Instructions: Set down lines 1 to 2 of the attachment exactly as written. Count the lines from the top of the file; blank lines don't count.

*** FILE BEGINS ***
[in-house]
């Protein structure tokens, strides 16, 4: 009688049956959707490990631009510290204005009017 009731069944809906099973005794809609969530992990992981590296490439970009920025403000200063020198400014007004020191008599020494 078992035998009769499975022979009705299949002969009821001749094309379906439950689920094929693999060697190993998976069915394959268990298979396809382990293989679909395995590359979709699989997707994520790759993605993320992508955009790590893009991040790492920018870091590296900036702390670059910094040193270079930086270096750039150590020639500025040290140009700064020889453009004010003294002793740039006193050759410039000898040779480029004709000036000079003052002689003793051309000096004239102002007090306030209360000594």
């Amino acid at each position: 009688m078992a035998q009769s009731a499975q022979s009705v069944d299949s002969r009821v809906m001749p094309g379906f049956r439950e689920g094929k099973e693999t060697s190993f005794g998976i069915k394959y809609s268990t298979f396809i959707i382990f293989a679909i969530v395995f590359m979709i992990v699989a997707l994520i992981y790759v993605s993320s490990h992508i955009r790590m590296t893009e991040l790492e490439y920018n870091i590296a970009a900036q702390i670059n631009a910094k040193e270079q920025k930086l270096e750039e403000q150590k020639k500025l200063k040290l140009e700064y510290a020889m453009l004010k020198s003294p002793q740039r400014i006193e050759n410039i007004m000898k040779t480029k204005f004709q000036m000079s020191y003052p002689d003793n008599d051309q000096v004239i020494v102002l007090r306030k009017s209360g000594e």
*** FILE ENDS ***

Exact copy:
[in-house]
């Protein structure tokens, strides 16, 4: 009688049956959707490990631009510290204005009017 009731069944809906099973005794809609969530992990992981590296490439970009920025403000200063020198400014007004020191008599020494 078992035998009769499975022979009705299949002969009821001749094309379906439950689920094929693999060697190993998976069915394959268990298979396809382990293989679909395995590359979709699989997707994520790759993605993320992508955009790590893009991040790492920018870091590296900036702390670059910094040193270079930086270096750039150590020639500025040290140009700064020889453009004010003294002793740039006193050759410039000898040779480029004709000036000079003052002689003793051309000096004239102002007090306030209360000594």